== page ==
UM's Law, three first-ballot selections head Pro Football Hall of Fame class

Paul Domowitch
The Philadelphia Inquirer and Daily News
New England Patriots cornerback Ty Law (24) is trailed by St. Louis Rams' Isaac Bruce (80) as he scores a touchdown during the second quarter of Super Bowl XXXVI.

Atlanta – Former Michigan Wolverine cornerback Ty Law was voted into the Pro Football Hall of Fame Saturday night.

Three first-time-eligible players – tight end Tony Gonzalez, safety Ed Reed and cornerback Champ Bailey – head the Hall of Fame’s class of 2019.

Law and center Kevin Mawae both made it in their third year as finalists.

Like Brian Dawkins a year ago, Law, who played at Michigan from 1992-94, made the Hall of Fame on the same weekend his former team is playing in the Super Bowl.

“This is incredible,” Law said. “You couldn’t write a better script. It’s very surreal to be able to get this honor while my former team is playing in the Super Bowl.

“Hopefully, it’s the start of a special weekend. Hopefully, we can pull off the win and bring (Super Bowl) No. 6 back to New England.”

This year’s two contributor nominees, Denver Broncos owner Pat Bowlen and former Dallas Cowboys personnel boss Gil Brandt, and senior nominee Johnny Robinson, round out the eight-man class.

Gonzalez, who played 17 seasons and earned 14 Pro Bowl invitations, is the NFL’s all-time leader in catches (1,325) and receiving yards (15,127) by a tight end. The only player at any position with more receptions is Jerry Rice (1,549).

He played in 270 regular-season games, missing just one game his entire career.

Law is the first member of the Bill Belichick-era Patriots to make the Hall of Fame. He spent 10 of his 15 seasons with the Patriots and was a key member of Belichick’s first three Super Bowl winners, including the 2004 team that defeated the Eagles in Super Bowl XXXIX.

The Hall of Fame’s 48-member selection committee met for more than seven hours Saturday. After several hours of discussion, there were two reduction votes of the 15 modern-era finalists.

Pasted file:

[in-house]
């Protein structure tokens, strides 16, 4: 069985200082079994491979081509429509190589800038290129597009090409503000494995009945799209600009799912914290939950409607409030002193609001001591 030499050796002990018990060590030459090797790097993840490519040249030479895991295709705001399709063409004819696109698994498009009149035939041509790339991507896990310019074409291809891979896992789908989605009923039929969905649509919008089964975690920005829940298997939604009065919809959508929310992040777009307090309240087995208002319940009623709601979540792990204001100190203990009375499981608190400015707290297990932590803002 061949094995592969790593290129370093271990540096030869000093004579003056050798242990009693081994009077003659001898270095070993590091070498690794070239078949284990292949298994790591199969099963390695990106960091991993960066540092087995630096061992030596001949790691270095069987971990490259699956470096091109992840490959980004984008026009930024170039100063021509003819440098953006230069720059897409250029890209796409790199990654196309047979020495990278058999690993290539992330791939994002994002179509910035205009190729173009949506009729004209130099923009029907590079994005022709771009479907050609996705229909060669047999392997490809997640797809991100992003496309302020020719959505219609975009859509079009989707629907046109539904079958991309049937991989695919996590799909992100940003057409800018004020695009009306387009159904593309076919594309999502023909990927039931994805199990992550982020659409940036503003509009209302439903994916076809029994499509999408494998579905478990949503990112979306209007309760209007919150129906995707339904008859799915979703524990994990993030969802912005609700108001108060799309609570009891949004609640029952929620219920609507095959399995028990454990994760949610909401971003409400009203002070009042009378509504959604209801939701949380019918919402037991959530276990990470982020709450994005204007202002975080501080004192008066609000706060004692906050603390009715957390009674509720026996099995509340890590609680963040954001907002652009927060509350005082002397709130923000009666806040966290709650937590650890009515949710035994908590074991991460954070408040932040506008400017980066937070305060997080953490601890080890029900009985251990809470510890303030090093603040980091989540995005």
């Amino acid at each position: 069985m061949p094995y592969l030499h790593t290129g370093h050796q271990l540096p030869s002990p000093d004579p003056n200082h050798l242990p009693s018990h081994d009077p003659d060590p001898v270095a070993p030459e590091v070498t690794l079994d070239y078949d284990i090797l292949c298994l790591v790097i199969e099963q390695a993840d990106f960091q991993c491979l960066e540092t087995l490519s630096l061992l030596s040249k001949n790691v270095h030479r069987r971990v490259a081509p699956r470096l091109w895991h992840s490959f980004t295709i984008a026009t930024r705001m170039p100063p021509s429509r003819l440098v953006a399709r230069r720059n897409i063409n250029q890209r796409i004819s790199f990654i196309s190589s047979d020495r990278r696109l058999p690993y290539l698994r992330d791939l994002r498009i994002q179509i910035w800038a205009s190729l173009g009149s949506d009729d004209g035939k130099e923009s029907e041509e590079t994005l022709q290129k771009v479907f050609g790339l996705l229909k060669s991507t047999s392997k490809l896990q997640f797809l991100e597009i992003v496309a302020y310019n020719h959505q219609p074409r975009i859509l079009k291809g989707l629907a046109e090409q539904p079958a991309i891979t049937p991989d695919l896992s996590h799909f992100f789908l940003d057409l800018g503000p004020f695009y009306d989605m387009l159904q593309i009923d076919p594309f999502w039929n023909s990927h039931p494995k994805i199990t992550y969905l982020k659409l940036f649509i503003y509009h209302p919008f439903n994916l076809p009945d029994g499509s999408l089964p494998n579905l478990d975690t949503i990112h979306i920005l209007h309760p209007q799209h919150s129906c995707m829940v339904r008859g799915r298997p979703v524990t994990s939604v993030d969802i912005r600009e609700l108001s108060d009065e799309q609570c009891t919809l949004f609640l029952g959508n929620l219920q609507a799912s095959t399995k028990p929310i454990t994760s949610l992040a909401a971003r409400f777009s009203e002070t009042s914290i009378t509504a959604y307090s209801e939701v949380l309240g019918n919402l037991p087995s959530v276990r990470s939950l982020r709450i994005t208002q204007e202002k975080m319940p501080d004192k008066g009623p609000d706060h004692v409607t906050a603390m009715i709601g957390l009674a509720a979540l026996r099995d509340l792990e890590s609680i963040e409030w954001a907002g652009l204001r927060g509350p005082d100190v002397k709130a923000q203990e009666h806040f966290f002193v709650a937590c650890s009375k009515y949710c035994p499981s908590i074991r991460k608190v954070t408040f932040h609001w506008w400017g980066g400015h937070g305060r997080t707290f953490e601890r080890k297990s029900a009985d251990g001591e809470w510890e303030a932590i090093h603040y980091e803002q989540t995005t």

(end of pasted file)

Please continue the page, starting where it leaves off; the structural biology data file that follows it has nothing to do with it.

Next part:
Three former players – safety John Lynch, defensive lineman Richard Seymour and wide receiver Isaac Bruce – and two former coaches – the late Don Coryell and Tom Flores – were eliminated on the 15-to-10 vote.

Lynch was a finalist for the sixth time. Coryell is a five-time finalist. Bruce is a three-time finalist.

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Five others – safety Steve Atwater, offensive tackle Tony Boselli, guards Alan Faneca, and Steve Hutchinson and running back Edgerrin James – were eliminated on the second reduction vote to five. It was the fourth straight year Faneca was a finalist, and the fourth straight year he’s come up short.

James (3), Boselli (3), Atwater (2) and Hutchinson (2) also are multi-year finalists.

Mawae is just the ninth center in the NFL’s modern era to be voted into the Hall of Fame. He played 16 years with three teams, including the first four with Seattle where he was coached by former Eagles offensive line coach Howard Mudd.

Mawae said he was pleasantly surprised to get the knock on his hotel room door Saturday from Pro Football Hall of Fame president David Baker.

“It being the third time (as a finalist), in my heart, I was thinking I’m not going to make it,” Mawae said. “I had a pit in my stomach. It caught me off guard when David knocked on the door and told me I made it.

“I think I had a higher vertical than when I tested before the draft. It was overwhelming.”

The 85-year-old Brandt, who was the Cowboys’ chief scout for the first 28 years of their existence, will be joining the Cowboys’ former coach, Tom Landry, and former general manager, Tex Schramm, in Canton.

“When we started out, we were very, very bad,” Brandt said. “I’m not sure we thought we’d still be around for 2-3 years. But we were and had a lot of success.”

Gonzalez, who spent the last five years of his career with the Atlanta Falcons after playing 12 seasons with the Kansas City Chiefs, was thrilled to get voted into the Hall of Fame with the Super Bowl in Atlanta.

“When I retired and realized the Super Bowl was going to be in Atlanta the first year I was going to be eligible, I thought, ‘Man, how great would that be?’ “ he said.

“And then when Kansas City made it to the AFC championship game and had a chance to be here, I’m like, ‘Oh, my God. Kansas City in Atlanta and I might be going into the Hall of Fame.’

“I couldn’t pick a better place to have this happen.”